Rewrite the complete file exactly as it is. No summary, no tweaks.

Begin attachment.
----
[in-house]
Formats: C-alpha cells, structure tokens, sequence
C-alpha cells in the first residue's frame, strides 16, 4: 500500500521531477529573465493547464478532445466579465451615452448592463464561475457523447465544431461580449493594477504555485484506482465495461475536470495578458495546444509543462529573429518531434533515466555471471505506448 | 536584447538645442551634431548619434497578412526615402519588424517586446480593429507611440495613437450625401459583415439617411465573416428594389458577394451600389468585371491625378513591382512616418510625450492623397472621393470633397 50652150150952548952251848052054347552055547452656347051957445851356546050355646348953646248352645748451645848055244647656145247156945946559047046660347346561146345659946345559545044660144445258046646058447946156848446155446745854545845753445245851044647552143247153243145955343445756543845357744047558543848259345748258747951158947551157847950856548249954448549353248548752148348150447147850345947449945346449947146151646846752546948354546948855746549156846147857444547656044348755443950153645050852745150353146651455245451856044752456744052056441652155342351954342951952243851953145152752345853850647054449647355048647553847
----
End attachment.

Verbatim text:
[in-house]
Formats: C-alpha cells, structure tokens, sequence
C-alpha cells in the first residue's frame, strides 16, 4: 500500500521531477529573465493547464478532445466579465451615452448592463464561475457523447465544431461580449493594477504555485484506482465495461475536470495578458495546444509543462529573429518531434533515466555471471505506448 | 536584447538645442551634431548619434497578412526615402519588424517586446480593429507611440495613437450625401459583415439617411465573416428594389458577394451600389468585371491625378513591382512616418510625450492623397472621393470633397 50652150150952548952251848052054347552055547452656347051957445851356546050355646348953646248352645748451645848055244647656145247156945946559047046660347346561146345659946345559545044660144445258046646058447946156848446155446745854545845753445245851044647552143247153243145955343445756543845357744047558543848259345748258747951158947551157847950856548249954448549353248548752148348150447147850345947449945346449947146151646846752546948354546948855746549156846147857444547656044348755443950153645050852745150353146651455245451856044752456744052056441652155342351954342951952243851953145152752345853850647054449647355048647553847